Antibodies to muscle-specific kinase (MuSK) are found in a variable proportion of patients with myasthenia without typical acetylcholine receptor (AChR) antibodies, but their characteristics and pathogenic mechanisms are not fully understood. We discuss the incidence and pathogenicity of MuSK antibodies and how clinical studies, animal models, and cultured cell lines can be used to elucidate their pathogenic mechanisms. Patients without either AChR or MuSK antibodies (seronegative myasthenia) appear to present another disease subtype that is highly similar to that of typical myasthenia gravis. We demonstrate a new method that detects AChR antibodies in these patients and show that these low-affinity AChR antibodies are predominantly IgG1 and can activate complement C3b deposition. Similarly MuSK antibodies, although mainly IgG4, are partially IgG1 and can activate C3b deposition. Overall, these results suggest that complement-activation may be an important pathogenic mechanism even in patients without conventional AChR antibodies.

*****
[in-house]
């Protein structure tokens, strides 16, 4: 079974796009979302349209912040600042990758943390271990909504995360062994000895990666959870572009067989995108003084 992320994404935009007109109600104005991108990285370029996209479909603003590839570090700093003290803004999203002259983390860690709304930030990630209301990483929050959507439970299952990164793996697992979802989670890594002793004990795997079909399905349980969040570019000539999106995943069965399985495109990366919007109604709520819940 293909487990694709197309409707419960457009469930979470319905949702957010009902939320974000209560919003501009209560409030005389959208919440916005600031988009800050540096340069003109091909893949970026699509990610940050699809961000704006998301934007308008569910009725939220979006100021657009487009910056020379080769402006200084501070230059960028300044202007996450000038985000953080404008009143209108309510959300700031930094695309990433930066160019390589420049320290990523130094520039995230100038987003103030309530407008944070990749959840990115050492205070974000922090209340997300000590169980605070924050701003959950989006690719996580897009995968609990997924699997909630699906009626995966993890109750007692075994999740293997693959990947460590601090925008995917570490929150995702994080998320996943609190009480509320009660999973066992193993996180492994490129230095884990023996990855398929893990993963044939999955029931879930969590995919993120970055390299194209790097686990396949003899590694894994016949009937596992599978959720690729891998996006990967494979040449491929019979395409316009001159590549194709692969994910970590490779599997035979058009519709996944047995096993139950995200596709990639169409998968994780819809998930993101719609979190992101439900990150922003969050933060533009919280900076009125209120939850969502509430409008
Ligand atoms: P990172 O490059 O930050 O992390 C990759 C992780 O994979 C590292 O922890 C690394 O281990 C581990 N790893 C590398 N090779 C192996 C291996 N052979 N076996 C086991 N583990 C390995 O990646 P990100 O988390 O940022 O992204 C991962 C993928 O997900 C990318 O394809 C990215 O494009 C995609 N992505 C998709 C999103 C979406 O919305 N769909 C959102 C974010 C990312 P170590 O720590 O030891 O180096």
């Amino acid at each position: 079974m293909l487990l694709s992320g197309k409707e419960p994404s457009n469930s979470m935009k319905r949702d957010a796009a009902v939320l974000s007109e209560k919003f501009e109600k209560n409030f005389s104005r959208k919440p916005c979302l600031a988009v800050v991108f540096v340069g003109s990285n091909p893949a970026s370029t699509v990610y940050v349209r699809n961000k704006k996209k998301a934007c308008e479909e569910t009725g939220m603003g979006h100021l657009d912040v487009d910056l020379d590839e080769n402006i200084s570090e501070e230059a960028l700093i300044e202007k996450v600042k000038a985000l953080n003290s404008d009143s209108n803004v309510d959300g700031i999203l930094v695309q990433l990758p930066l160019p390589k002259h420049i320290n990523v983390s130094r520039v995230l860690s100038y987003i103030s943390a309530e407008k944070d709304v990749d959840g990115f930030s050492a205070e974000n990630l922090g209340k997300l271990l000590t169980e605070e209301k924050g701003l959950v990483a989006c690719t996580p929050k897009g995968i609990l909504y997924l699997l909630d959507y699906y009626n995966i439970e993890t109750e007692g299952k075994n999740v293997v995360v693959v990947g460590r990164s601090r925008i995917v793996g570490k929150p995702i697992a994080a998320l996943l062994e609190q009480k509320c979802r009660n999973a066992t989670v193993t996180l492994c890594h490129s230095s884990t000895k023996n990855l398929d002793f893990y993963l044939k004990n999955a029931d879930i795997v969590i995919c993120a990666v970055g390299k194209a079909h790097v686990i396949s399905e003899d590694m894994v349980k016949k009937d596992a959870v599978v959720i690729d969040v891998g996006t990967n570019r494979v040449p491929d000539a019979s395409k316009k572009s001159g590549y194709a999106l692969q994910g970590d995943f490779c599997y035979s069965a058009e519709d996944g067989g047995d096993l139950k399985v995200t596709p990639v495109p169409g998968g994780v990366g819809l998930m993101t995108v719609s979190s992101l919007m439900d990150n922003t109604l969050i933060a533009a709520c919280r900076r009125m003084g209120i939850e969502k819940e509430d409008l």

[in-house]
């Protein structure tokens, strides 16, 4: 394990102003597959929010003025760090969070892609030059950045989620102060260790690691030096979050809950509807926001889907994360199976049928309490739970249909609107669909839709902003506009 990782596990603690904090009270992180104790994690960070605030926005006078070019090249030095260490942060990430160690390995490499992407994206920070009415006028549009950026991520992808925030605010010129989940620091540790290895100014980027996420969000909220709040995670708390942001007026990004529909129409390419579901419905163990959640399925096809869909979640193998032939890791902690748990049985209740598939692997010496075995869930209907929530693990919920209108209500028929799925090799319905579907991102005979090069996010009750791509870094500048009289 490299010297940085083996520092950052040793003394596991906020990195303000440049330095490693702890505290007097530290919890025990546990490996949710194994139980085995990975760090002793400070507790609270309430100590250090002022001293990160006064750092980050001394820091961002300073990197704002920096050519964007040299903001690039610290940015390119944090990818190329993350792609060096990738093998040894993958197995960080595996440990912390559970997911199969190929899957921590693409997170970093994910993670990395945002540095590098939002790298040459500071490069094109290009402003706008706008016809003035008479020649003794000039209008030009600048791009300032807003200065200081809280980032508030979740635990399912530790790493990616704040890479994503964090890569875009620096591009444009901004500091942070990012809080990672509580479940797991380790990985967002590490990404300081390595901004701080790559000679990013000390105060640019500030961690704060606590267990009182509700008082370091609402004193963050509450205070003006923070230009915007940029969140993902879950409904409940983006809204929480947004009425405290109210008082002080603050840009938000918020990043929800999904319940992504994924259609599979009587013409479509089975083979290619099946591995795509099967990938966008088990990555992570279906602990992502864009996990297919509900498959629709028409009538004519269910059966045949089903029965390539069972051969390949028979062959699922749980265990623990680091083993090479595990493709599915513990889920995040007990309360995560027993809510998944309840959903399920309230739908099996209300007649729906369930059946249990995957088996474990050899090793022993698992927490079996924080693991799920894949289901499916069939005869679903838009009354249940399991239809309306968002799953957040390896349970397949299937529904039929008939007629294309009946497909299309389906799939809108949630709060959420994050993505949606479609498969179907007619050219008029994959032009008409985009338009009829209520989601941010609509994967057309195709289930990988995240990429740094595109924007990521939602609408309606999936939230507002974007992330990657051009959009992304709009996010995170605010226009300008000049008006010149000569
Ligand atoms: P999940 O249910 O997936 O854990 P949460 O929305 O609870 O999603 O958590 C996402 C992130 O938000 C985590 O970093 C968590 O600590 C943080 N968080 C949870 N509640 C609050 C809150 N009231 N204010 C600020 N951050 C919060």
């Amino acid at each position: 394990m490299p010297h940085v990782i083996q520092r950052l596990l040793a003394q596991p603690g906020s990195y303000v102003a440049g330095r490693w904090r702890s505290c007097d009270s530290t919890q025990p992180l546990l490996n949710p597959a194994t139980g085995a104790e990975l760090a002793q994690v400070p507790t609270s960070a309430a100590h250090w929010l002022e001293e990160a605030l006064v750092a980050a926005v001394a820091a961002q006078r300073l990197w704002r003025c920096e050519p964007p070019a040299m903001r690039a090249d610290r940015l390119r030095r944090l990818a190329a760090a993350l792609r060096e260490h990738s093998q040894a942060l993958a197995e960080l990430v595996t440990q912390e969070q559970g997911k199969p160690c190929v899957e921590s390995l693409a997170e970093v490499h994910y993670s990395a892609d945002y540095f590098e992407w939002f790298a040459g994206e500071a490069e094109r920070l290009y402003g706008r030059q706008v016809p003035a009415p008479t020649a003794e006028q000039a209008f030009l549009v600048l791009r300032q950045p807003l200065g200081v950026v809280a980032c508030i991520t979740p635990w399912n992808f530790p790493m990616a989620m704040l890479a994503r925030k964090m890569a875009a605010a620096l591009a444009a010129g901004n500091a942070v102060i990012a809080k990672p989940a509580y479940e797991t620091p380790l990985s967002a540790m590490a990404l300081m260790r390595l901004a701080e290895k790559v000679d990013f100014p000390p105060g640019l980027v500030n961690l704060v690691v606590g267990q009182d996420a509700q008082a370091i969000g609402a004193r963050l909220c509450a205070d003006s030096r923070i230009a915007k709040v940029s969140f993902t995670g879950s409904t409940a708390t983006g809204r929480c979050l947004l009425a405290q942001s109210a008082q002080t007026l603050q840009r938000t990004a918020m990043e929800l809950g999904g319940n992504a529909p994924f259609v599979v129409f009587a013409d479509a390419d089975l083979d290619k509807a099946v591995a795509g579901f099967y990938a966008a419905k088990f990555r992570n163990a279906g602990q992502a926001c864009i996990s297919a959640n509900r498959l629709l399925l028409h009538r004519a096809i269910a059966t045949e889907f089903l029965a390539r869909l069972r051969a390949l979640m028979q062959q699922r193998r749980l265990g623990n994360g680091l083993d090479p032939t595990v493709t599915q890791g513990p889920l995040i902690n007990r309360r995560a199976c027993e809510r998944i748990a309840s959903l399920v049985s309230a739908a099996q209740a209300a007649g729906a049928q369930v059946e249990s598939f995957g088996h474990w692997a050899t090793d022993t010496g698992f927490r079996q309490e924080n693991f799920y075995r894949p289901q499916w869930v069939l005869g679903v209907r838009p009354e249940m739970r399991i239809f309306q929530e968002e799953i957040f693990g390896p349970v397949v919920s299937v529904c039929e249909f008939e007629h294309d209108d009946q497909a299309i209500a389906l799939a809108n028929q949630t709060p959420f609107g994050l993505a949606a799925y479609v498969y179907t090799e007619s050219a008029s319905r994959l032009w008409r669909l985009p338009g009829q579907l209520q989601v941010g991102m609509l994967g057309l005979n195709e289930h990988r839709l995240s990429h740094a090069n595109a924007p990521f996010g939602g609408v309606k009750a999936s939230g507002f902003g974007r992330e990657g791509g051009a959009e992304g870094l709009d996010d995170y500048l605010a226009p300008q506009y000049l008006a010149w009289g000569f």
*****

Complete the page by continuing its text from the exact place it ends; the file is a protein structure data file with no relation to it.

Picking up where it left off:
- Myasthenia Gravis/epidemiology
- Receptor Protein-Tyrosine Kinases/metabolism
- Receptors, Cholinergic/immunology